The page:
A lot of people dream of opening a restaurant—maybe a dinner spot with an urban-industrial décor, a sexy bar and a creative menu—the kind of place where people talk about wine without sounding pretentious, the music’s not too loud and there’s an adult book shop and liquor store just a couple doors away.
Huh? Well, that last part may not have been on the agenda for business partners Scott Sears, Scott Atkinson and chef Robert MacClure, but that’s where their dream is taking shape, in the form of Flyte World Dining and Wine, which opened in the fall at the corner of Eighth Avenue and Division Street. In a former print shop near Frugal MacDoogal Wine & Liquor Warehouse, the trio are working to lure culinary traffic to an unlikely location while building a team to expand across Nashville’s dining landscape. And judging from recent visits, their choice of site hasn’t been a deterrent.
Named for a play on the word “flight,” a grouping of wines poured for tasting, the restaurant focuses on pairing seasonal organic and humanely raised foods with reasonably priced, interesting wines that people might not have tried before. Sears and Atkinson, Vanderbilt grads who cut their restaurant teeth at the bygone Rio Bravo on West End Avenue, ruminated on a restaurant concept for four years, studying wines, locations and chefs before signing MacClure from Chicago a year-and-a-half ago.
Last fall, as the triumvirate rehabbed their industrial space by adding rich lighting, artwork and colors to exposed brickwork and beams, they fortified their manpower by hiring chef de cuisine Jake Stearn and sous chef Bobby Benjamin, formerly of the Capitol Grille. Those hires stirred enough interest to lure servers Mark Rothschild and Scott Collins, veterans of Park Café and The Acorn, and hostess team Soraya Kashani and Kim Collins, also Acorn alumnae.
Just three months into the business, the Flyte team is already looking ahead. “We want to be an incubator for new restaurant concepts,” says Atkinson, a former banker and bond trader, who returned from Chicago to take on the restaurant project. “We’re trying to bring people on who’ll want to create new restaurants. We’ve offered to write anyone a business plan for their concept, and we’ll underwrite someone with a good plan.”
Sears earned his share of the restaurant’s $600,000 startup investment when Telalink, a local Internet service provider that he co-owned, was sold in 1999. After developing a customer service team for the telecom firm, Sears knows the value of professional development. “Our success hangs on whether we keep our employees happy,” he says. Of course, the same must be said for keeping customers happy. To that end, the owners are working to train and empower their staff to make decisions on their own—decisions like whether to give a guest a free appetizer, or whether to recommend a Shiraz or a zinfandel to go with lamb. It’s on-the-job education that involves a lot of tasting and a lot of talking about wine.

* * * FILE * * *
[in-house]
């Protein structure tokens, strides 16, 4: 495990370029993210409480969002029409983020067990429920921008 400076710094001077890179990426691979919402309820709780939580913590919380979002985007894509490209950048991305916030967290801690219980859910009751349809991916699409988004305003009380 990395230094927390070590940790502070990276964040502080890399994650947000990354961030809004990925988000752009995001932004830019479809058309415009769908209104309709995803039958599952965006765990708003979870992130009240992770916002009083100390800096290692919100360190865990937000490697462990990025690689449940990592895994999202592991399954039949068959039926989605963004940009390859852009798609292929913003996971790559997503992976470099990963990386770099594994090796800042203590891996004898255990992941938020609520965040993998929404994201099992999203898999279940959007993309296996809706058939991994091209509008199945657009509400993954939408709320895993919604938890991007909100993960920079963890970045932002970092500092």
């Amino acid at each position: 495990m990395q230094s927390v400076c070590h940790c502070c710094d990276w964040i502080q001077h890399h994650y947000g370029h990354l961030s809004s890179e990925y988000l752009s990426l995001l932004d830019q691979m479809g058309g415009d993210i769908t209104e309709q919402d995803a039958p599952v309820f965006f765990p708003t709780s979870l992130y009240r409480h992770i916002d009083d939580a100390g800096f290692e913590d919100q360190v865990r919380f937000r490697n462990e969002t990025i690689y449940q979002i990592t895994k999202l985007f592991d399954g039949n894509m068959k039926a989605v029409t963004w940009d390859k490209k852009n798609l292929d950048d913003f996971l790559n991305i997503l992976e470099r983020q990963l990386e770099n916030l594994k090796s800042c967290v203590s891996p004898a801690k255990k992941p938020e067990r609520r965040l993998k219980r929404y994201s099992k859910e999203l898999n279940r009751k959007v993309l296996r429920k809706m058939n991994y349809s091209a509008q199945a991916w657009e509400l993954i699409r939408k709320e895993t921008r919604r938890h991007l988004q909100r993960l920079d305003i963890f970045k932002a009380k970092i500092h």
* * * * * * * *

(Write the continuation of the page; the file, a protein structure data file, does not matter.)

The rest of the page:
On a recent Saturday, the busiest night since the soft opening in October, the training showed. Even with a packed dining room and bar, service was nearly flawless. After Sears welcomed us with a quick explanation of the à la carte antipasti and the various wine flights, our server comfortably fielded our many questions about food and wine and gracefully handled our slow decision-making by taking orders for appetizers and leaving us alone until we finally got around to entrées.
Overall, the wine list aims to include varietals from their native regions—for example, Rieslings from Germany or pinot noirs from France. The result is an eclectic list of not-so-household names that range from $24 to $125 (for a bottle of 2000 Altesino on the so-called “Celebration” menu). A menu of flights—each comprising three 2-ounce pours and priced around $12—features playful titles like “The Golden Rule” chardonnay sampler and “The Sideways,” a merlot-free homage to the pinot-loving characters in the movie of the same name.
The menu opens strong with playful appetizers that set a high bar for the dinner. Fried calamari, which often serves as a barometer for how the rest of a meal will go, passed the “cheese test.” The lightly fried rings retained the soft, fresh consistency of, say, a Monterey Jack, rather than the resilient spring of surgical tubing, and a smooth Thai cream dip was a refreshingly subtle alternative to the ubiquitous marinara. Buffalo chicken spring rolls stood out for the tangy dipping sauces, and short ribs melted off the bone.